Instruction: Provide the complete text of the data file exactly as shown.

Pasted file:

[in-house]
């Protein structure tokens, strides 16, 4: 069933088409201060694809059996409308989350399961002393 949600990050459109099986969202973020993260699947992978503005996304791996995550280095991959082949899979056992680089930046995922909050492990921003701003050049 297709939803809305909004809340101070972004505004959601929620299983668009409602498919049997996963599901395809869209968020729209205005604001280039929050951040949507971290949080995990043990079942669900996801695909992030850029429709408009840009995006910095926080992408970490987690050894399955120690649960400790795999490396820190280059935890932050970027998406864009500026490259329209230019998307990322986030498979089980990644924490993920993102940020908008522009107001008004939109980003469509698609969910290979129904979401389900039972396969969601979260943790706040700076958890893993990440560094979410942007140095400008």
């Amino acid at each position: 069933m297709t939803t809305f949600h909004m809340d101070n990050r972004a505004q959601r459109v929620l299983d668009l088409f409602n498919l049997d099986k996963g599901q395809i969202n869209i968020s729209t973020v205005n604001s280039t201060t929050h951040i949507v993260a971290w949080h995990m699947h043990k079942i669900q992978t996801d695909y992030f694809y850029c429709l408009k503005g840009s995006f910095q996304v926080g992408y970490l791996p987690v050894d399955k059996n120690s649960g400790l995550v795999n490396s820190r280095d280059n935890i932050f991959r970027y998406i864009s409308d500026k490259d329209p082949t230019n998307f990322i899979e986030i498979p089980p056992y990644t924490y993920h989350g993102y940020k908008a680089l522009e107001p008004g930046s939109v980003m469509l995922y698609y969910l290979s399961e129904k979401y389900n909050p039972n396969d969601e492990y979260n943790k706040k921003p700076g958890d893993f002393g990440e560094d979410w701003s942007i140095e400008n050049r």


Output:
[in-house]
């Protein structure tokens, strides 16, 4: 069933088409201060694809059996409308989350399961002393 949600990050459109099986969202973020993260699947992978503005996304791996995550280095991959082949899979056992680089930046995922909050492990921003701003050049 297709939803809305909004809340101070972004505004959601929620299983668009409602498919049997996963599901395809869209968020729209205005604001280039929050951040949507971290949080995990043990079942669900996801695909992030850029429709408009840009995006910095926080992408970490987690050894399955120690649960400790795999490396820190280059935890932050970027998406864009500026490259329209230019998307990322986030498979089980990644924490993920993102940020908008522009107001008004939109980003469509698609969910290979129904979401389900039972396969969601979260943790706040700076958890893993990440560094979410942007140095400008």
């Amino acid at each position: 069933m297709t939803t809305f949600h909004m809340d101070n990050r972004a505004q959601r459109v929620l299983d668009l088409f409602n498919l049997d099986k996963g599901q395809i969202n869209i968020s729209t973020v205005n604001s280039t201060t929050h951040i949507v993260a971290w949080h995990m699947h043990k079942i669900q992978t996801d695909y992030f694809y850029c429709l408009k503005g840009s995006f910095q996304v926080g992408y970490l791996p987690v050894d399955k059996n120690s649960g400790l995550v795999n490396s820190r280095d280059n935890i932050f991959r970027y998406i864009s409308d500026k490259d329209p082949t230019n998307f990322i899979e986030i498979p089980p056992y990644t924490y993920h989350g993102y940020k908008a680089l522009e107001p008004g930046s939109v980003m469509l995922y698609y969910l290979s399961e129904k979401y389900n909050p039972n396969d969601e492990y979260n943790k706040k921003p700076g958890d893993f002393g990440e560094d979410w701003s942007i140095e400008n050049r």